I had a chance to hook up with a cool group of people involved in this year’s 48 Hour Film Project this weekend and had a blast, a blast I say! This is an annual nationwide (or actually worldwide) project and Chicago’s weekend was this weekend (to see when it’s coming to a city near you, check out the link above).
For those of you unfamiliar with the concept, here are the basics: You get a team of people together and all meet together on Friday night. At 6:55 pm you are assigned a genre of film you must make. Also, everyone is give a prop, character, and line of dialogue that must be somewhere in the film (these elements are all the same for every film, only the genre is different). Then at 7 the countdown begins and you have until Sunday at 7:30pm to write, film, edit, and turn in your 4-7 minute fully-produced film.
I saw an ad online for a group of people looking for others who’d like to help with their film and got in touch with Keith and the rest of the group from Hexxed Productions. I was there Friday to witness the drawing of the genre and the announcement of the elements and it was exciting. We figured there were about 20 different teams who signed up (one of them from Ft Wayne IN!).
The elements this year were as follows:
Character: J. Giordano, Detective
Prop: Measuring Tape
Line: “Take it back”
Also, since this year was the first year of the Project being in Chicago we also had to include somewhere in the film evidence that we shot in Chicago (anything from a landmark in the background to a Chicago phone book lying on a table). The genre category we drew was “Action/Adventure.”
We were off to Keith’s place where our small band gathered to work through the night (there were eight of us that comprised the entire cast and crew if I remember correctly). They had gotten together the night before to brainstorm possible ideas in every possible genre, so we had a good place to start from with our genre. We batted around ideas for a while and went with a story about a famous actress being chased by the paparazzi. After coming up with a basic plotline, we then had to write the script and storyboard the shots. Because our film included a character watching herself on TV, the first thing we had to do was film that show-within-a-show. We shot that and then finished writing the rest of the film.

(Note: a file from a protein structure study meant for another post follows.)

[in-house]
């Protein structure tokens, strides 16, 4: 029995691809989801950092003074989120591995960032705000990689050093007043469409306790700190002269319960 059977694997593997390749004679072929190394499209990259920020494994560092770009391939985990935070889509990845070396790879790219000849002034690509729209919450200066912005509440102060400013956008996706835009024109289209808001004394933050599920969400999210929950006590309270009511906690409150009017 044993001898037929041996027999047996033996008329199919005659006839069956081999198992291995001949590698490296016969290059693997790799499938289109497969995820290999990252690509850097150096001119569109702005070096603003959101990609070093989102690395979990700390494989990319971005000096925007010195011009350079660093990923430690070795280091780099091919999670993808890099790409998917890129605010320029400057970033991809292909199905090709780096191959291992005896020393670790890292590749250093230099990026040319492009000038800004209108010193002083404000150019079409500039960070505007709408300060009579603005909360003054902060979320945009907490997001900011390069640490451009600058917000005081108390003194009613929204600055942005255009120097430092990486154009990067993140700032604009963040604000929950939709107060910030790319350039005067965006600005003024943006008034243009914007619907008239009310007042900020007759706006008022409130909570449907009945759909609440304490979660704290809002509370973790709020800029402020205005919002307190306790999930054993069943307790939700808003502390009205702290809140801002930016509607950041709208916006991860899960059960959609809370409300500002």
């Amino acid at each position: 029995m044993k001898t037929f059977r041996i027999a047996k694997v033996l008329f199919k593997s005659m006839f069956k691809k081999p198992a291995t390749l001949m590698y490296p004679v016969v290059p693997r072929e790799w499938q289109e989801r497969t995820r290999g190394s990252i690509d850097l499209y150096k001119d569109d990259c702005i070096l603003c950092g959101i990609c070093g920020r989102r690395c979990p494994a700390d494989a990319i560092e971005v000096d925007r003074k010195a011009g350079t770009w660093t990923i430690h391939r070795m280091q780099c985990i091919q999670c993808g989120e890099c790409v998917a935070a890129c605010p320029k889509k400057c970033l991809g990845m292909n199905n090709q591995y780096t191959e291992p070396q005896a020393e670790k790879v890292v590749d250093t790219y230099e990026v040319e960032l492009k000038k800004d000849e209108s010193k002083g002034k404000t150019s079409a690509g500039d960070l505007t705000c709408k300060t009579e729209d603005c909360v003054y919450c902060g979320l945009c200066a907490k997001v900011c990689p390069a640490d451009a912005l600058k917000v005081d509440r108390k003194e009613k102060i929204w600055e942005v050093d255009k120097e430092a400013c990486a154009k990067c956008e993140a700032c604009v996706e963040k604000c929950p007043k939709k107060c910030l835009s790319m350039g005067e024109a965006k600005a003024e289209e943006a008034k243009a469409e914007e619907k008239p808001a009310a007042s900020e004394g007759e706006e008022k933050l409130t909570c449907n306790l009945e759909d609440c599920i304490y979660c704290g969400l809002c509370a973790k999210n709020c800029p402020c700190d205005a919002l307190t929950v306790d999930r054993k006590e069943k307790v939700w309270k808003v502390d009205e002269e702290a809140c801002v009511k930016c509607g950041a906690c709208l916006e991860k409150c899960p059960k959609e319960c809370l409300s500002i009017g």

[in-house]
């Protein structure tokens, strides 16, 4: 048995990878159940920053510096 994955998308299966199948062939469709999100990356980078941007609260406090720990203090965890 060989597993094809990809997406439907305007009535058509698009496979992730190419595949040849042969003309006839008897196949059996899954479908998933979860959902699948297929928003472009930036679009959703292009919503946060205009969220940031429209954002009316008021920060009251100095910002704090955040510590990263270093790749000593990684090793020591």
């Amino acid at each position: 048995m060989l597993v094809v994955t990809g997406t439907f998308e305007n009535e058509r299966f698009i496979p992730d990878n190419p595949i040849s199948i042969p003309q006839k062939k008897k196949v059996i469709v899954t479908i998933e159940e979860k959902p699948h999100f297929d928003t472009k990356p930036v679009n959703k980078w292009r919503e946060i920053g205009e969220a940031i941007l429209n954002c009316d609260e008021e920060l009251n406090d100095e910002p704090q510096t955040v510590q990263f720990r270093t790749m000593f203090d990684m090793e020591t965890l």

By 6am Saturday morning we were ready to go. We shot all through the day and that evening we were off to edit, record ADR, and plan out any pick-up shots we still might need. I was even given the opportunity to direct a quick pick-up scene and was really pleased with what we got! I was there until about 1:30am until all that remained was the editing and we left Keith (and John) to do their magic.
It’s such a weird feeling to be there during the whole shooting process and yet not know what the final puzzle will look like when all the pieces are together. You have an idea, but not much more without seeing it all cut together with music, etc.
I talked to Keith yesterday after he turned in our film and he sounded very excited about it. He seems to be pleased with the final product and I am stoked to see it. Some of them gathered ysterday to watch it, but I want to wait and see it for the first time on the big screen, which is also a little nerve-wracking (please, God, don’t let me suck!).
For those of you in the Chicago area, there will be two screenings of the film this week on the silver screen. They split all of the entries into two groups; we are in Group A. The screenings are taking place at Landmark Centruy Centre Cinema, 282 N Clark St. Group A films are being shown at 7:00 on Tuesday night and 9:15 on Wednesday night (Group B is the opposite, at 9:15 and then at 7). Tickets are 8 bucks apiece (more info here), so come on out if you can!
By the end of the weekend, yes, I was worn out and tired but I was also inspired to do more. I came home and watched a bunch of things I had produced in the past and wished I had something new to edit.
Ya know, if you do something non-stop and it wears you out and by the end of the weekend you want to do more, then that’s a pretty good sign you’re doing what you love to do.